The spectral data obtained through UV,FT-IR,ESI-MS, 1HNMR and 13C NMR provided the following structure (Fig.1). The compound was identified as glaucoside J .The above spectral data led to the structure of the compound as 5, 6-dihydroxy-3- [(4-hydroxy-6- (hydr-oxymethyl)-3,5-di [3,4,5-trihydroxy-6-(hydroxymethyl) te-trahydro-2H-2-pyranyl]oxytetrahydro-2H-2-pyranyl) oxy]-2-methoxy-10, 13-dimethylperhydro cyclopenta[α] phe-nanthren-17-yl(phenyl) methylacetate from Sygium cumini seeds.
The antibacterial activity of the compound was determined by Disc diffusion assay and the diameters of the zone of inhibition (ZOI) were recorded. Activity of the compound was determined by measuring the zones of inhibition. Because zone of inhibition were often asymmetrical, experiments were repeated three times and the average was recorded.Table.1 displays the results of antibacterial testing for the glaucoside from Sygium cumini seeds. The results illustrate that Sygium cumini showed a wide spectrum of antibacterial activity.
Minimal Inhibitory Concentration of the extracts by Microbroth Dilution method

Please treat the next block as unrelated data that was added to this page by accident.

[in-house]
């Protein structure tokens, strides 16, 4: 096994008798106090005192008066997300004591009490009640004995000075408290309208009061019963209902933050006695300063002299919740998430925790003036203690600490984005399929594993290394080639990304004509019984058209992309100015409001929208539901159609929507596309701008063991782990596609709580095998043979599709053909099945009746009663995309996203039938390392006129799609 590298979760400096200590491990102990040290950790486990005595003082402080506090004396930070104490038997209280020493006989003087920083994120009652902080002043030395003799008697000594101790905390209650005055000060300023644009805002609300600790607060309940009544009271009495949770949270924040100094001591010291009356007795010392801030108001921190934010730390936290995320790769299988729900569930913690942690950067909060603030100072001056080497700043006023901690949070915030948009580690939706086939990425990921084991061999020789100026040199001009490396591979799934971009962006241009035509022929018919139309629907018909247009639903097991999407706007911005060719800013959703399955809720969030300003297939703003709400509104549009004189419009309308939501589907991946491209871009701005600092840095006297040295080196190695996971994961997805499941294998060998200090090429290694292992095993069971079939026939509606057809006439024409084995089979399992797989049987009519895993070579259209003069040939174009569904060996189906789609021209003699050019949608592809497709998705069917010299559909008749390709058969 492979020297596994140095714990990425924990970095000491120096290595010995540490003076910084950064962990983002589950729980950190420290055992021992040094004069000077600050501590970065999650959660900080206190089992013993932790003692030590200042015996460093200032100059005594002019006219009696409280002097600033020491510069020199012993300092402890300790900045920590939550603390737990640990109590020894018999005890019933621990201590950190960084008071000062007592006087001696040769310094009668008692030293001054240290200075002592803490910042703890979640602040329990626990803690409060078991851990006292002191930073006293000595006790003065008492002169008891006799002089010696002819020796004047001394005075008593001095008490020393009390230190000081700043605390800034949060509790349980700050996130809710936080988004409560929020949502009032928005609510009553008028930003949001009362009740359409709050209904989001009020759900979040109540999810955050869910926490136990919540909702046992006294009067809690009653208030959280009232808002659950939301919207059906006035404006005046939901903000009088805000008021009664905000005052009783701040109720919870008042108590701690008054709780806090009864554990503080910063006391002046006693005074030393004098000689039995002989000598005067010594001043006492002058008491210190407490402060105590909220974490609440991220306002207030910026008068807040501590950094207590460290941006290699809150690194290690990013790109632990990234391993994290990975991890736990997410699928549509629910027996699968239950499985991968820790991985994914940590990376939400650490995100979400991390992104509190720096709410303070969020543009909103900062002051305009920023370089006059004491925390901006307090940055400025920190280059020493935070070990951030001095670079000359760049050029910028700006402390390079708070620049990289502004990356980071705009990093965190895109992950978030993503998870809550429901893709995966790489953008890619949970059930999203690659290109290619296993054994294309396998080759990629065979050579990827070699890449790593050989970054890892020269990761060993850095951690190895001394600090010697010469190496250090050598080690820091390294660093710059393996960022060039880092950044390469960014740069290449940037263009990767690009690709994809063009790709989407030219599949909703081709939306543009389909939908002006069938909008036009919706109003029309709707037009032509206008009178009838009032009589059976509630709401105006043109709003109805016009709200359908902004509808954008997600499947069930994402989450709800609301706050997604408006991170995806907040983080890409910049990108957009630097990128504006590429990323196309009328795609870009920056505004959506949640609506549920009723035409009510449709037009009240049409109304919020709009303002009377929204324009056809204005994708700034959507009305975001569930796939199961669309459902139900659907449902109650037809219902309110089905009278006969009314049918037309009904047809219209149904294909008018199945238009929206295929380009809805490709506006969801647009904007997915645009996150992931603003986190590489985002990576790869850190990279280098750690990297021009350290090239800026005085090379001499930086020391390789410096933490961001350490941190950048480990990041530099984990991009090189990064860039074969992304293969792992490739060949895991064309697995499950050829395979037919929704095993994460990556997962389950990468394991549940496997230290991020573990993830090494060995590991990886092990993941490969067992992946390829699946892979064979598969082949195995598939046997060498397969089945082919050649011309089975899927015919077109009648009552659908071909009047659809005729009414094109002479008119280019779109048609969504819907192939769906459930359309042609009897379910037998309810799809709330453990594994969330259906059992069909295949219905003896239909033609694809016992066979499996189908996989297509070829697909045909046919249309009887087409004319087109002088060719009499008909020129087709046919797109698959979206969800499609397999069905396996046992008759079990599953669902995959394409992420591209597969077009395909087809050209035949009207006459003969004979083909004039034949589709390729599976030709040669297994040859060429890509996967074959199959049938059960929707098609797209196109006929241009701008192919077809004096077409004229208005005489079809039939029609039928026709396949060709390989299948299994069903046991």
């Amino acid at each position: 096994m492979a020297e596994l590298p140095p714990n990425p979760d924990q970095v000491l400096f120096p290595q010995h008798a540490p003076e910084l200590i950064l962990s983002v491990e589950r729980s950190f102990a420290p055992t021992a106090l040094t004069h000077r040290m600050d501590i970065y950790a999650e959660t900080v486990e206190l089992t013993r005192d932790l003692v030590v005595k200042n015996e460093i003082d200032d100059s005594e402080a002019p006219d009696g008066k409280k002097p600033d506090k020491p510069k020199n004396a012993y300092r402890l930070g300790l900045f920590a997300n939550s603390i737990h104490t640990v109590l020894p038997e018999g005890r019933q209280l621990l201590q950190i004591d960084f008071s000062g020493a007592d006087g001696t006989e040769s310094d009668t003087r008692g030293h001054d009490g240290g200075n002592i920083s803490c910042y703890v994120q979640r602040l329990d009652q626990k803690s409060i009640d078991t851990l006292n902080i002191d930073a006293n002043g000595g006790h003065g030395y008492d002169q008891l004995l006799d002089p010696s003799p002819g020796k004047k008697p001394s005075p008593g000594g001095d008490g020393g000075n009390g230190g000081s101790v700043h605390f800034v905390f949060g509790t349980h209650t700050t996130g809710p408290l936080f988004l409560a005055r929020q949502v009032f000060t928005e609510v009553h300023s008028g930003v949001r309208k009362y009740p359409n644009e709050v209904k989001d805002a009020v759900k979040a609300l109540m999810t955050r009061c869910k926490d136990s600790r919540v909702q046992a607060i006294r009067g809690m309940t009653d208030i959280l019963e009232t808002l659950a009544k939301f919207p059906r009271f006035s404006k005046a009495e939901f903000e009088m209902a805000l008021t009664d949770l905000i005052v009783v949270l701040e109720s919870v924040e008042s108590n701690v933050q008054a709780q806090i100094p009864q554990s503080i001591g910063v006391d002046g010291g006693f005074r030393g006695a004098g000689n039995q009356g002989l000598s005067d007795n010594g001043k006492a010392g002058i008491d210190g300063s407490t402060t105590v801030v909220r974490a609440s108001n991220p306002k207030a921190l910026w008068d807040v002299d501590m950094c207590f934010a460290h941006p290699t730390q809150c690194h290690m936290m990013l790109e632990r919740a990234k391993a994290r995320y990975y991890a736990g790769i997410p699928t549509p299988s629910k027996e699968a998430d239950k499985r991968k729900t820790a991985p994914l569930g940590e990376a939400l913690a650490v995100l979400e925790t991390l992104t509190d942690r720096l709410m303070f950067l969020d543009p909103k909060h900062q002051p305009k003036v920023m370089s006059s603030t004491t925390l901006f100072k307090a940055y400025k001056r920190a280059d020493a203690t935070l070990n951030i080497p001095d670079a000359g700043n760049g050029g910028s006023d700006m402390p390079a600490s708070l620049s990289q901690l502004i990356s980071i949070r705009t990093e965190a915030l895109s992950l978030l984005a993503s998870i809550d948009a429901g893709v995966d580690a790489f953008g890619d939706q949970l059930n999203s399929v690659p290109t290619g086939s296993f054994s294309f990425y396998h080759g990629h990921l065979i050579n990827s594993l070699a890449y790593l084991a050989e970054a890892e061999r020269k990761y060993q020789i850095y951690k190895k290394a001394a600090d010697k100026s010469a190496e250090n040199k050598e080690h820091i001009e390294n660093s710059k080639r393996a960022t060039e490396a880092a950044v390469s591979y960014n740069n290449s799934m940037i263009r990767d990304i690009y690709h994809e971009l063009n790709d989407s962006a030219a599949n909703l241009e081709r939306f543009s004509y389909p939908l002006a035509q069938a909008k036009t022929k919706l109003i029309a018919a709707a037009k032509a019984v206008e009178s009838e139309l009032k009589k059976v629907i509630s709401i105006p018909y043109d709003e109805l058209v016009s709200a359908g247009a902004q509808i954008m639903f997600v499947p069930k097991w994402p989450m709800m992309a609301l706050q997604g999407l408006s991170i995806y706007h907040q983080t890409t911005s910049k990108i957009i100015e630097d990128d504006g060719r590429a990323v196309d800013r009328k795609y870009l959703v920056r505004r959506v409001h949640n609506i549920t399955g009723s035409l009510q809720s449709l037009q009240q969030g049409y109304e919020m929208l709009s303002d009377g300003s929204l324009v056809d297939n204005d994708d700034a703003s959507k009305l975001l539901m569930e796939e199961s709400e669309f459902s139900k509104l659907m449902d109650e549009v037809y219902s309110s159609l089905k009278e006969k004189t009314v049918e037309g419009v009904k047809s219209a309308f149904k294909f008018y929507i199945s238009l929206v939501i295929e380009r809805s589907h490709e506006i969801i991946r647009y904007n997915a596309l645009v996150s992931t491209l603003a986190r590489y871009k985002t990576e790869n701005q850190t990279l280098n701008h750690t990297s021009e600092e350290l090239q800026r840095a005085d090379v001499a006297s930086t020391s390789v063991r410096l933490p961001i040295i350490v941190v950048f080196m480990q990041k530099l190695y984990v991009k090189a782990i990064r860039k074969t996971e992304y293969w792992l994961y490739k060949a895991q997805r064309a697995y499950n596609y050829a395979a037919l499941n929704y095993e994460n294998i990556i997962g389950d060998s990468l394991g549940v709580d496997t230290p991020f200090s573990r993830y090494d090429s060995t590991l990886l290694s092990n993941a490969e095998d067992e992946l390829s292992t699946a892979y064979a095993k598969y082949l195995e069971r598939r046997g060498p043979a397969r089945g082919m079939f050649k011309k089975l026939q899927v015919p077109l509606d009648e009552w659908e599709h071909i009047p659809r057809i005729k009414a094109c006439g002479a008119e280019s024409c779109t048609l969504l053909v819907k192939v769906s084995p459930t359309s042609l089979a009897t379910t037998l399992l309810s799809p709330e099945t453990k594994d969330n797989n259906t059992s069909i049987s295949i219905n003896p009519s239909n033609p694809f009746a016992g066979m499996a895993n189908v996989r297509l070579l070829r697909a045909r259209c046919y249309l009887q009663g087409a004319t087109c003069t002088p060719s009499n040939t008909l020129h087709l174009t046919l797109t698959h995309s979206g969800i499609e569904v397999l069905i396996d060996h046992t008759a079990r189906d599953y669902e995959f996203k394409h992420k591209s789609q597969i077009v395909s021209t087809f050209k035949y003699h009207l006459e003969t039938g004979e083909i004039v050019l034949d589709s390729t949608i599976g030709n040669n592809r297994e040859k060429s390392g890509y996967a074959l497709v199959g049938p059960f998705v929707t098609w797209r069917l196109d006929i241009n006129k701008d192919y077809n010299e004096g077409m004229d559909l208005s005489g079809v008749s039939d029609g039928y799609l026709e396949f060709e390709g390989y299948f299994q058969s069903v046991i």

The MIC values of the glaucoside from Sygium cumini seed extract against drug resistant bacterial isolates are given in table 2 as shown.
The antibiogram pattern shows that the five isolates chosen for the study were resistant to the drugs, ampicillin and cefixime. On treatment with the glaucoside, there was a reversal in the resistance pattern as shown in table 3.
The docking study was taken up to confirm the results of antibacterial activity of the glaucoside. To determine the mode of action of the glaucoside, the compound was docked with FimH receptor. FimH is a protein involved in attachment of bacteria to the host cells through flagella. The docking results indicate that the compound has the capacity to bind with FimH and prevent the attachment of bacteria to host cells, thereby controlling bacterial infections as shown in figure 2 and 3.
Figure 2 Docking the compound glaucoside with FIM H (3ZL1)